Posts by Scot Kersgaard
Scot Kersgaard has been managing editor of a political newspaper, editor and co-owner of a ski town newspaper, executive editor of eight high-tech magazines (where he worked with current Apple CEO Tim Cook), deputy press secretary to a U.S. Senator, and an outdoors columnist at the Rocky Mountain News. He has an English degree from the University of Washington. He was awarded a fellowship to study internet journalism at the University of Maryland's Knight Center for Specialized Journalism. He was student body president in college. He spends his free time hiking and skiing.
Poll results released late Wednesday by Public Policy Polling reported Colorado voters favor banning assault weapons, with 58 percent supporting a ban and 35 percent opposing. Those survey results are supported by results released the same day by Quinnipiac University, The New York Times and CBS, which reported that 58 percent of likely Colorado voters also favor a national ban on high-capacity clips and magazines.
While many politicians are playing it safe, saying it is too soon to talk about gun laws or saying they don’t want to “politicize” the Colorado and now Wisconsin shootings, Democratic U.S. Reps. Diana DeGette and Ed Perlmutter have been outspoken about their desire for more stringent regulation.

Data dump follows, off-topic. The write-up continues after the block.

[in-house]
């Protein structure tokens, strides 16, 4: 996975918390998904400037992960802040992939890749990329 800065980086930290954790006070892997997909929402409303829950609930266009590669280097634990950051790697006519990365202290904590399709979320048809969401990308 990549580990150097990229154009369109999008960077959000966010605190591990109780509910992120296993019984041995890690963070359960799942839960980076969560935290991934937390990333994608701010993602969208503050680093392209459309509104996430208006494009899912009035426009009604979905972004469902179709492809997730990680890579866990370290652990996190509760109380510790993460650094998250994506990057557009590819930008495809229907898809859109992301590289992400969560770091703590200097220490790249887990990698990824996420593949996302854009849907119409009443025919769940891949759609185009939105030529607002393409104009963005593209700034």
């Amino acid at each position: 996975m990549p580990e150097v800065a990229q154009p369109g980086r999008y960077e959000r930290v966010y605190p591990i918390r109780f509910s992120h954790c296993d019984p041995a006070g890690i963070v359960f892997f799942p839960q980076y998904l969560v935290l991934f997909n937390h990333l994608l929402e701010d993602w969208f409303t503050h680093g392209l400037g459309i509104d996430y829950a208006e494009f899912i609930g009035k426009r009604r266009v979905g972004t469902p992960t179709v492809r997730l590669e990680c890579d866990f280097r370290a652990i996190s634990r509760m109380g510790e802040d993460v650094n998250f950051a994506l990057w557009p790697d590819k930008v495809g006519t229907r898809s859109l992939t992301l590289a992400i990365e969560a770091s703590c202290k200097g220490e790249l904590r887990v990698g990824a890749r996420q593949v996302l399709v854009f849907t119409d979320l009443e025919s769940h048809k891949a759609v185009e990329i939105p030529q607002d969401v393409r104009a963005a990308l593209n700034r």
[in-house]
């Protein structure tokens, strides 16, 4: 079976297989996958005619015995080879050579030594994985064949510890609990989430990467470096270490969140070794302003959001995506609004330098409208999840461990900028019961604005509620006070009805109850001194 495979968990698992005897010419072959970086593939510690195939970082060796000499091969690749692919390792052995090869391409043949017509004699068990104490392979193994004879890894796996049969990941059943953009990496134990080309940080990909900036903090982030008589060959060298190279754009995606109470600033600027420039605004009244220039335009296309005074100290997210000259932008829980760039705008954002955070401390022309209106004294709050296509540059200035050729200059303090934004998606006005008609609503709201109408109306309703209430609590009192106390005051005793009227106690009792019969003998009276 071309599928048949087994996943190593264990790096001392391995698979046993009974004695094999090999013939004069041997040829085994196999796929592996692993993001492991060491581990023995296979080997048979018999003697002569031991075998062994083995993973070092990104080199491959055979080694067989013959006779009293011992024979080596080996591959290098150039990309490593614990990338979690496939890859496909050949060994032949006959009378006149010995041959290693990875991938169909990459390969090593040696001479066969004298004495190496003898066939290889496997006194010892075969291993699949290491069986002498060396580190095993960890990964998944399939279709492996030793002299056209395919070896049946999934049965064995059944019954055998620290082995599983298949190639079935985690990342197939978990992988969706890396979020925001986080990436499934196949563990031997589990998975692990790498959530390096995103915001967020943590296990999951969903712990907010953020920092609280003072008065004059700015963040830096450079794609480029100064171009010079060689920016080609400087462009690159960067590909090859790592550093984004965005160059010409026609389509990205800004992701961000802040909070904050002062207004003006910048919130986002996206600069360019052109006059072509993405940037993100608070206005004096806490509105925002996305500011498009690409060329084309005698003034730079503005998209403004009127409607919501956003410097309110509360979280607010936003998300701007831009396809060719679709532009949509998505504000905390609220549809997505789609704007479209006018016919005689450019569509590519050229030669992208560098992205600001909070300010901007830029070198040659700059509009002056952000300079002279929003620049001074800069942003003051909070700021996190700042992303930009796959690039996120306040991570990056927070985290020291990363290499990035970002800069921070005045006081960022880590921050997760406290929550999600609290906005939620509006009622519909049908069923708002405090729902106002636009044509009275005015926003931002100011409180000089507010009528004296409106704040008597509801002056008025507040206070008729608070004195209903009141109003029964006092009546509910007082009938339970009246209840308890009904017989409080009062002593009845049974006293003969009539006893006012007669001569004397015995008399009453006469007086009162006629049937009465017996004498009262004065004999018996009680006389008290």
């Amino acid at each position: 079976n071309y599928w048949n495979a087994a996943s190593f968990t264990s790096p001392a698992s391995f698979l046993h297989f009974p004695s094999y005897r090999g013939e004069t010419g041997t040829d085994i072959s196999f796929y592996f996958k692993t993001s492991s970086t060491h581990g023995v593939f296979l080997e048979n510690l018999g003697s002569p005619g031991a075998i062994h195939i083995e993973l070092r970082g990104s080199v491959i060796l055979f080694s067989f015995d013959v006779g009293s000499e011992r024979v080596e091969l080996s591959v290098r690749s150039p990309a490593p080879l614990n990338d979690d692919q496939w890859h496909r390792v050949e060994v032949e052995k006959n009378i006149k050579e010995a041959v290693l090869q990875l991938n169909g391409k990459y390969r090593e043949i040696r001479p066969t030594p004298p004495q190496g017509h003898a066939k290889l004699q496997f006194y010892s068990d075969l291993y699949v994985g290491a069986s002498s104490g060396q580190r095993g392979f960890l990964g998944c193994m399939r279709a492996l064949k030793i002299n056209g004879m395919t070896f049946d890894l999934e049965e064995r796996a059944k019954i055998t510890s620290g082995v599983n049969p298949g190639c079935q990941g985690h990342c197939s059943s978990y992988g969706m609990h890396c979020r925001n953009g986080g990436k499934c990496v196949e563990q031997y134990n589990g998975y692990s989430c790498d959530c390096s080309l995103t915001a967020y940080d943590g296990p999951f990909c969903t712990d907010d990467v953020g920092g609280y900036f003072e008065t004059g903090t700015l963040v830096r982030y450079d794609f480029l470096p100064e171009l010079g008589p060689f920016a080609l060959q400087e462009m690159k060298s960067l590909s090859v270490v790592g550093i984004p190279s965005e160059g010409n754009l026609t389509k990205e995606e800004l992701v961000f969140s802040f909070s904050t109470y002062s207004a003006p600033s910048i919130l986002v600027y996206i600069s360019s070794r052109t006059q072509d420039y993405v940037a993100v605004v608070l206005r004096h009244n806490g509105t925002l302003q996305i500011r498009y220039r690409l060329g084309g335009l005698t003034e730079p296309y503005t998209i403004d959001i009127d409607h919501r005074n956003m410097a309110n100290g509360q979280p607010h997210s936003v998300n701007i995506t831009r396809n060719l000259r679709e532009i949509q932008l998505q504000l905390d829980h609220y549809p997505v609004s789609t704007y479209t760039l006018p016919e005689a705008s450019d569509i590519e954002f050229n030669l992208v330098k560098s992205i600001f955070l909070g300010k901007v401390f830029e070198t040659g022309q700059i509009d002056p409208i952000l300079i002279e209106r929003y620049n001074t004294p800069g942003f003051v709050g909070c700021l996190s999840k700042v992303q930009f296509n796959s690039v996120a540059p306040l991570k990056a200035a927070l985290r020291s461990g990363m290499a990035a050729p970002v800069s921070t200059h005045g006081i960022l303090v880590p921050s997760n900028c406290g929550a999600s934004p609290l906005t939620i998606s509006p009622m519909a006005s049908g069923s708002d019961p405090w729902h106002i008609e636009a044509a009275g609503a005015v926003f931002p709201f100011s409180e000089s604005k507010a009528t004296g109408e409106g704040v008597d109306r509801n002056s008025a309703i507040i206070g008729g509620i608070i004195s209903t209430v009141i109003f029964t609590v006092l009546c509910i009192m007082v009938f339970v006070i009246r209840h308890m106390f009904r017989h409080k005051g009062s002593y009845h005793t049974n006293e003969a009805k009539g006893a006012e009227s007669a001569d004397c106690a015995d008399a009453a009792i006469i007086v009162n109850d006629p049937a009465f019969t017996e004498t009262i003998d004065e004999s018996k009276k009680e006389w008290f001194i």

Over the course of a five-hour rulemaking hearing Monday, Colorado Secretary of State Scott Gessler probably got the message that a lot of people are unhappy with proposed rules that would stop county clerks from mailing ballots to inactive voters in some elections, change the way canvass boards are selected and give county clerks more power to determine how much access election watchers have.
It’s been 14 months since the police swarmed Bob Crouse‘s Colorado Springs House, confiscated his personal medical marijuana garden and brought felony against him for possession with intent to distribute. Friday an El Paso County jury found the leukemia patient not guilty.
DENVER–The Campaign to Regulate Marijuana Like Alcohol this week is pitching its ballot initiative as a way to make it more difficult for kids to get the drug.
DENVER–What kind of president would Mitt Romney be? It’s hard to say, but one Massachusetts legislator says Romney is the kind of guy who will say whatever it takes to get elected and that he never really seemed interested in being governor.
The United States Supreme Court today ruled several key parts of Arizona’s immigration enforcement law, SB-1070, unconstitutional. The Court did uphold Arizona’s right to require law enforcement officers to ask for proof of a person’s legal status whenever they have stopped someone for a legitimate purpose and have reasonable suspicion that the person is in the country illegally.
When Colorado U.S. Rep. Jared Polis, D-Boulder, quizzed Drug Enforcement Administration head Michele Leonhart last week, it seems like he may have been trying to make a simple point–that marijuana is not as bad for a person as heroin or methamphetamine.
The race for the Republican nomination for the Fifth District congressional seat, centered in Colorado Springs, grows weirder by the day. You’ve got three-term incumbent Doug Lamborn waging a war of words not only with the district’s biggest and most important newspaper, The Gazette, but also with his predecessor in Congress, Joel Hefley.